This book expands on the views of McLuhan's teacher Harold Innis, who distingusihed oral and written cultures. The book argues that oral cultures are synaesthetic and work with synthetic logic, while cultures of writing push the mind toward singulation of senses, logic and 'perspective'.
McLuhan 'glosses' through a wide range of scattered historical pieces of information to show how oral, written and print cultures have different patterns. He ably shows how printing also transformed art, architecture, society and industry.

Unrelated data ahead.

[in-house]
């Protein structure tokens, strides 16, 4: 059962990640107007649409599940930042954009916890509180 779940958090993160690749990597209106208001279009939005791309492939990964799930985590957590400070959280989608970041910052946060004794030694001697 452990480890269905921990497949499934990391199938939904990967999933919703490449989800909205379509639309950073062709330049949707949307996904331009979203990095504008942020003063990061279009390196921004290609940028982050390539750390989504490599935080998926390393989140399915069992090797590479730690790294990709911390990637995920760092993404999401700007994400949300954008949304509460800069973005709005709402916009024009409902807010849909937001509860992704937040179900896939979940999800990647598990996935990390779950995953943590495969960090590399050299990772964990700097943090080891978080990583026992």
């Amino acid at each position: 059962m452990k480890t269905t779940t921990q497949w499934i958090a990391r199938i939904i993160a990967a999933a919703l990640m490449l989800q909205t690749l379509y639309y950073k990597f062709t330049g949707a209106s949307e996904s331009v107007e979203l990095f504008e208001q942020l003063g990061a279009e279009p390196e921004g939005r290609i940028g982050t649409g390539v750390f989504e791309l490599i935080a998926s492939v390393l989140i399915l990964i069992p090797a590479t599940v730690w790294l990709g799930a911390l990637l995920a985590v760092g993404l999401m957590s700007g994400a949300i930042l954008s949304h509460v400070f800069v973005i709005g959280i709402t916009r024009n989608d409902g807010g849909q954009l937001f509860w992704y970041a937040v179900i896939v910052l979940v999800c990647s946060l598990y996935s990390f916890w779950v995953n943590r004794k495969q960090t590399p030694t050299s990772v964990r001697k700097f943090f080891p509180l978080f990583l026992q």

The book is thoroughly historical, dense and rich in informative detail. It forms the foundation for McLuhan's clearer theoretical articulation of his ideas in 'Understanding Media', but is more accessible to the layman.
This book belongs to a pantheon of books that revolve around similar ideas like Harold Innis's 'Empire and Communications' & 'The Bias of Communication'; Walter J. Ong's 'Orality and Literacy' and William J. Ivins's 'Print and Visual Culture' and 'Art and Geometry'. But this is the most sweeping, convincing, dramatic statement of the common theory proposed by these various writers.
And for those who love theory with a dose of history, this makes for really delightful reading.